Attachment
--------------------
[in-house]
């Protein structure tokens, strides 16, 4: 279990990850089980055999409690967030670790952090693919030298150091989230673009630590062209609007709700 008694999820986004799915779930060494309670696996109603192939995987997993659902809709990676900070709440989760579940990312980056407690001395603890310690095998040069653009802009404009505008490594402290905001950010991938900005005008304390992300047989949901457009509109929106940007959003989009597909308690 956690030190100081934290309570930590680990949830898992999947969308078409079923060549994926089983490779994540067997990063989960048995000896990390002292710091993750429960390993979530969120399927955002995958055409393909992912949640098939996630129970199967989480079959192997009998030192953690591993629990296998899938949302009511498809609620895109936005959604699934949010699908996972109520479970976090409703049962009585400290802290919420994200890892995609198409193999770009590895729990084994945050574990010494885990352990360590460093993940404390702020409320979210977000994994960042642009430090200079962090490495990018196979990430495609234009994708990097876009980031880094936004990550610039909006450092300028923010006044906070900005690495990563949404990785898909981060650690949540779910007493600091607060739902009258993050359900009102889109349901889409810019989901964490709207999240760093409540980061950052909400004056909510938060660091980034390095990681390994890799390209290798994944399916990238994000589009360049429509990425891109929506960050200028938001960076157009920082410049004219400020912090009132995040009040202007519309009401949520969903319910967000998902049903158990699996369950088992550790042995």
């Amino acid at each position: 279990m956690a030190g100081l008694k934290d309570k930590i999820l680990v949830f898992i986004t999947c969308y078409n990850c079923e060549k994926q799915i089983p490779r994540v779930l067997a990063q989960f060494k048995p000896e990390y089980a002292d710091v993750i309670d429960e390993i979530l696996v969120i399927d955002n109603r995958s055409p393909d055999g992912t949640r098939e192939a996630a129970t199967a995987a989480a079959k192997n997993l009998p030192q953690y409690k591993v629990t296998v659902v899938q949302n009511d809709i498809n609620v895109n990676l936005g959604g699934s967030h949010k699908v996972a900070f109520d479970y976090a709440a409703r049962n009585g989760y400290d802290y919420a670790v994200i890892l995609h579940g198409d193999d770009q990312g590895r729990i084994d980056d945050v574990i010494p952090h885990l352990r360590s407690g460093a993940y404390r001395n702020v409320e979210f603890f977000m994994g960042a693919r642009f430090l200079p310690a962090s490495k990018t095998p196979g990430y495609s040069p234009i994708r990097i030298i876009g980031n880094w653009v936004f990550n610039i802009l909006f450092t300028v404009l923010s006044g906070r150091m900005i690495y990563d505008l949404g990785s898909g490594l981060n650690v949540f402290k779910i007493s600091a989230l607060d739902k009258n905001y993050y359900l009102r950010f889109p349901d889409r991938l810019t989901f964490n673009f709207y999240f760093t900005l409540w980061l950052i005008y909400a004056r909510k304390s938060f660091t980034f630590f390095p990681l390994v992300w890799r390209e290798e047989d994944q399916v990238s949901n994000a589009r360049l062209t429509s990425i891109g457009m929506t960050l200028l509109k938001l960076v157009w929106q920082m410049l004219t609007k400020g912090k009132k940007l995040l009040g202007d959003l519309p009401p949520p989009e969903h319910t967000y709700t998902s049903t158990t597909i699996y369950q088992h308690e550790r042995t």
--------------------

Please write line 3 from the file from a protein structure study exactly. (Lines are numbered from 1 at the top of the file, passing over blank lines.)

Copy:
């Amino acid at each position: 279990m956690a030190g100081l008694k934290d309570k930590i999820l680990v949830f898992i986004t999947c969308y078409n990850c079923e060549k994926q799915i089983p490779r994540v779930l067997a990063q989960f060494k048995p000896e990390y089980a002292d710091v993750i309670d429960e390993i979530l696996v969120i399927d955002n109603r995958s055409p393909d055999g992912t949640r098939e192939a996630a129970t199967a995987a989480a079959k192997n997993l009998p030192q953690y409690k591993v629990t296998v659902v899938q949302n009511d809709i498809n609620v895109n990676l936005g959604g699934s967030h949010k699908v996972a900070f109520d479970y976090a709440a409703r049962n009585g989760y400290d802290y919420a670790v994200i890892l995609h579940g198409d193999d770009q990312g590895r729990i084994d980056d945050v574990i010494p952090h885990l352990r360590s407690g460093a993940y404390r001395n702020v409320e979210f603890f977000m994994g960042a693919r642009f430090l200079p310690a962090s490495k990018t095998p196979g990430y495609s040069p234009i994708r990097i030298i876009g980031n880094w653009v936004f990550n610039i802009l909006f450092t300028v404009l923010s006044g906070r150091m900005i690495y990563d505008l949404g990785s898909g490594l981060n650690v949540f402290k779910i007493s600091a989230l607060d739902k009258n905001y993050y359900l009102r950010f889109p349901d889409r991938l810019t989901f964490n673009f709207y999240f760093t900005l409540w980061l950052i005008y909400a004056r909510k304390s938060f660091t980034f630590f390095p990681l390994v992300w890799r390209e290798e047989d994944q399916v990238s949901n994000a589009r360049l062209t429509s990425i891109g457009m929506t960050l200028l509109k938001l960076v157009w929106q920082m410049l004219t609007k400020g912090k009132k940007l995040l009040g202007d959003l519309p009401p949520p989009e969903h319910t967000y709700t998902s049903t158990t597909i699996y369950q088992h308690e550790r042995t």